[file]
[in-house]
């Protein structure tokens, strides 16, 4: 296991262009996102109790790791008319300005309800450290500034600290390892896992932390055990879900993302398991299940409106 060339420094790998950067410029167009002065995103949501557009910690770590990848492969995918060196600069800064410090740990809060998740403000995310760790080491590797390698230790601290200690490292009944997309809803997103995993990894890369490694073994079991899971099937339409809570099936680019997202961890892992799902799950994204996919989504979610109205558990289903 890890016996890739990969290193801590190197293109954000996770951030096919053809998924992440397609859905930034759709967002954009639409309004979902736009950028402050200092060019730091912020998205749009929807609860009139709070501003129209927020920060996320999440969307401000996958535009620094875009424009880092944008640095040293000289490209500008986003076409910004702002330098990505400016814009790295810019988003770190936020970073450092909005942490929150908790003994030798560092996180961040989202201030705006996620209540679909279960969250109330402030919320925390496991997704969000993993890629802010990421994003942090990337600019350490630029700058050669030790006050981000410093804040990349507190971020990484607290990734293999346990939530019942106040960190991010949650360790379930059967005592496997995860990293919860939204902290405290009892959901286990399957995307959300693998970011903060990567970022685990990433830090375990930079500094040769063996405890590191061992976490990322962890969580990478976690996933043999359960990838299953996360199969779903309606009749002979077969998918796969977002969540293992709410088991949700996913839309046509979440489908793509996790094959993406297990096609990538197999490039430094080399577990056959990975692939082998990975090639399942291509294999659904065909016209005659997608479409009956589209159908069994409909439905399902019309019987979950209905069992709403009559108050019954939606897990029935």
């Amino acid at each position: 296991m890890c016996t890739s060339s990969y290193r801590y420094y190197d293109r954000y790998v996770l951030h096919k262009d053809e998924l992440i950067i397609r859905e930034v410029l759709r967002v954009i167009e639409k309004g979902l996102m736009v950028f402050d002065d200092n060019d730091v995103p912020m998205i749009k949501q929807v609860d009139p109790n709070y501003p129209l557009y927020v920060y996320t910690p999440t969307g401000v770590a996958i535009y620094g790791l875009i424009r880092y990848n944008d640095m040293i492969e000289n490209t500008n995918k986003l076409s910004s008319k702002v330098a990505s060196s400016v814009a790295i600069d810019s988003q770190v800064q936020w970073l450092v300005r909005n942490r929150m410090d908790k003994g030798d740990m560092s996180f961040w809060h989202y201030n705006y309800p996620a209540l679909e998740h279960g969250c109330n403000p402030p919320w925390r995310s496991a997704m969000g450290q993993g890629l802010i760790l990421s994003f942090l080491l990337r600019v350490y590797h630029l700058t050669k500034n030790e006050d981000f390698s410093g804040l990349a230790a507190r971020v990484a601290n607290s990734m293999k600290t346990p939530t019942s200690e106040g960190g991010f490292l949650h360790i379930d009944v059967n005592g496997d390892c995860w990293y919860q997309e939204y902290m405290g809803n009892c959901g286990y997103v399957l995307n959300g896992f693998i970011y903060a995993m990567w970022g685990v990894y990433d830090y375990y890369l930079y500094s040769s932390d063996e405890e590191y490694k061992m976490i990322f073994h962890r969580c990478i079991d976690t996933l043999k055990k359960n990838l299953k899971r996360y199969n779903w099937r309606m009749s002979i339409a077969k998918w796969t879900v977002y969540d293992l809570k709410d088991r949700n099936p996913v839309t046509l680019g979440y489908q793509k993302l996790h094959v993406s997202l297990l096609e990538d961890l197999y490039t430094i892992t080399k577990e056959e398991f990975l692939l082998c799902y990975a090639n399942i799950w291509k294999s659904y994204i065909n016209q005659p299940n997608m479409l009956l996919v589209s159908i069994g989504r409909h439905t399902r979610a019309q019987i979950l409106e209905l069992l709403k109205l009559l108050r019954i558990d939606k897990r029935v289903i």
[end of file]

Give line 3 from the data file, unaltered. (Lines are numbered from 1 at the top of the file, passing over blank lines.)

């Amino acid at each position: 296991m890890c016996t890739s060339s990969y290193r801590y420094y190197d293109r954000y790998v996770l951030h096919k262009d053809e998924l992440i950067i397609r859905e930034v410029l759709r967002v954009i167009e639409k309004g979902l996102m736009v950028f402050d002065d200092n060019d730091v995103p912020m998205i749009k949501q929807v609860d009139p109790n709070y501003p129209l557009y927020v920060y996320t910690p999440t969307g401000v770590a996958i535009y620094g790791l875009i424009r880092y990848n944008d640095m040293i492969e000289n490209t500008n995918k986003l076409s910004s008319k702002v330098a990505s060196s400016v814009a790295i600069d810019s988003q770190v800064q936020w970073l450092v300005r909005n942490r929150m410090d908790k003994g030798d740990m560092s996180f961040w809060h989202y201030n705006y309800p996620a209540l679909e998740h279960g969250c109330n403000p402030p919320w925390r995310s496991a997704m969000g450290q993993g890629l802010i760790l990421s994003f942090l080491l990337r600019v350490y590797h630029l700058t050669k500034n030790e006050d981000f390698s410093g804040l990349a230790a507190r971020v990484a601290n607290s990734m293999k600290t346990p939530t019942s200690e106040g960190g991010f490292l949650h360790i379930d009944v059967n005592g496997d390892c995860w990293y919860q997309e939204y902290m405290g809803n009892c959901g286990y997103v399957l995307n959300g896992f693998i970011y903060a995993m990567w970022g685990v990894y990433d830090y375990y890369l930079y500094s040769s932390d063996e405890e590191y490694k061992m976490i990322f073994h962890r969580c990478i079991d976690t996933l043999k055990k359960n990838l299953k899971r996360y199969n779903w099937r309606m009749s002979i339409a077969k998918w796969t879900v977002y969540d293992l809570k709410d088991r949700n099936p996913v839309t046509l680019g979440y489908q793509k993302l996790h094959v993406s997202l297990l096609e990538d961890l197999y490039t430094i892992t080399k577990e056959e398991f990975l692939l082998c799902y990975a090639n399942i799950w291509k294999s659904y994204i065909n016209q005659p299940n997608m479409l009956l996919v589209s159908i069994g989504r409909h439905t399902r979610a019309q019987i979950l409106e209905l069992l709403k109205l009559l108050r019954i558990d939606k897990r029935v289903i």